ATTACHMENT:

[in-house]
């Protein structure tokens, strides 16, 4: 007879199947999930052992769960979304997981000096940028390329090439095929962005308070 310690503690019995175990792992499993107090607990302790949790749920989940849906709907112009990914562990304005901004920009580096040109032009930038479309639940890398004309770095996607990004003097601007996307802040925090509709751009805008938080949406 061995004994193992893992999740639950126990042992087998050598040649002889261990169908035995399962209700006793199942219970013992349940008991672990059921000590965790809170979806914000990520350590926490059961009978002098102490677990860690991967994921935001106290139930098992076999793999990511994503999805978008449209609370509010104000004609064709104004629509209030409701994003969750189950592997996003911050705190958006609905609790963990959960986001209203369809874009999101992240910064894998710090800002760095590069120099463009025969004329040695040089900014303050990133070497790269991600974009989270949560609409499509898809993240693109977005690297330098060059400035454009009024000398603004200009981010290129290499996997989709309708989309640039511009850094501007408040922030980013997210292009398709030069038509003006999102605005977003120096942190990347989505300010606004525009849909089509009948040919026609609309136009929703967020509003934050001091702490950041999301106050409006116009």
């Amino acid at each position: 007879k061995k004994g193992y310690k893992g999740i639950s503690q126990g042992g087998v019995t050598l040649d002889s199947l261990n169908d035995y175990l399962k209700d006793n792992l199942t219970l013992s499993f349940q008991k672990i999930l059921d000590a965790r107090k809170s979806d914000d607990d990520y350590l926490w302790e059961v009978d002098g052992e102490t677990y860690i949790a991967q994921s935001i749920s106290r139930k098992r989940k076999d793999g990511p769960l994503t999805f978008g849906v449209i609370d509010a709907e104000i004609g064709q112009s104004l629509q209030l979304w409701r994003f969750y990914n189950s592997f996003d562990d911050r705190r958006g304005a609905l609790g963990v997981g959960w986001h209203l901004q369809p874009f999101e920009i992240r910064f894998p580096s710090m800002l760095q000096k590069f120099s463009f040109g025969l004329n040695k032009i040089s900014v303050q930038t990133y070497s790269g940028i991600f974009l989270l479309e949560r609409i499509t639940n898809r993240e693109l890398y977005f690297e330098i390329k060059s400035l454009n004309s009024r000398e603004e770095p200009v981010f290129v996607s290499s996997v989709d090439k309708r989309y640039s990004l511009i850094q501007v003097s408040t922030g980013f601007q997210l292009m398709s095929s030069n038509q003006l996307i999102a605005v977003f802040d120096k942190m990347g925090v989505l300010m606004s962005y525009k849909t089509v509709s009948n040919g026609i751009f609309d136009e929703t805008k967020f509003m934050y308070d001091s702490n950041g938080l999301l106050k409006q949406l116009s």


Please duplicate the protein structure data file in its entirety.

[in-house]
């Protein structure tokens, strides 16, 4: 007879199947999930052992769960979304997981000096940028390329090439095929962005308070 310690503690019995175990792992499993107090607990302790949790749920989940849906709907112009990914562990304005901004920009580096040109032009930038479309639940890398004309770095996607990004003097601007996307802040925090509709751009805008938080949406 061995004994193992893992999740639950126990042992087998050598040649002889261990169908035995399962209700006793199942219970013992349940008991672990059921000590965790809170979806914000990520350590926490059961009978002098102490677990860690991967994921935001106290139930098992076999793999990511994503999805978008449209609370509010104000004609064709104004629509209030409701994003969750189950592997996003911050705190958006609905609790963990959960986001209203369809874009999101992240910064894998710090800002760095590069120099463009025969004329040695040089900014303050990133070497790269991600974009989270949560609409499509898809993240693109977005690297330098060059400035454009009024000398603004200009981010290129290499996997989709309708989309640039511009850094501007408040922030980013997210292009398709030069038509003006999102605005977003120096942190990347989505300010606004525009849909089509009948040919026609609309136009929703967020509003934050001091702490950041999301106050409006116009």
């Amino acid at each position: 007879k061995k004994g193992y310690k893992g999740i639950s503690q126990g042992g087998v019995t050598l040649d002889s199947l261990n169908d035995y175990l399962k209700d006793n792992l199942t219970l013992s499993f349940q008991k672990i999930l059921d000590a965790r107090k809170s979806d914000d607990d990520y350590l926490w302790e059961v009978d002098g052992e102490t677990y860690i949790a991967q994921s935001i749920s106290r139930k098992r989940k076999d793999g990511p769960l994503t999805f978008g849906v449209i609370d509010a709907e104000i004609g064709q112009s104004l629509q209030l979304w409701r994003f969750y990914n189950s592997f996003d562990d911050r705190r958006g304005a609905l609790g963990v997981g959960w986001h209203l901004q369809p874009f999101e920009i992240r910064f894998p580096s710090m800002l760095q000096k590069f120099s463009f040109g025969l004329n040695k032009i040089s900014v303050q930038t990133y070497s790269g940028i991600f974009l989270l479309e949560r609409i499509t639940n898809r993240e693109l890398y977005f690297e330098i390329k060059s400035l454009n004309s009024r000398e603004e770095p200009v981010f290129v996607s290499s996997v989709d090439k309708r989309y640039s990004l511009i850094q501007v003097s408040t922030g980013f601007q997210l292009m398709s095929s030069n038509q003006l996307i999102a605005v977003f802040d120096k942190m990347g925090v989505l300010m606004s962005y525009k849909t089509v509709s009948n040919g026609i751009f609309d136009e929703t805008k967020f509003m934050y308070d001091s702490n950041g938080l999301l106050k409006q949406l116009s």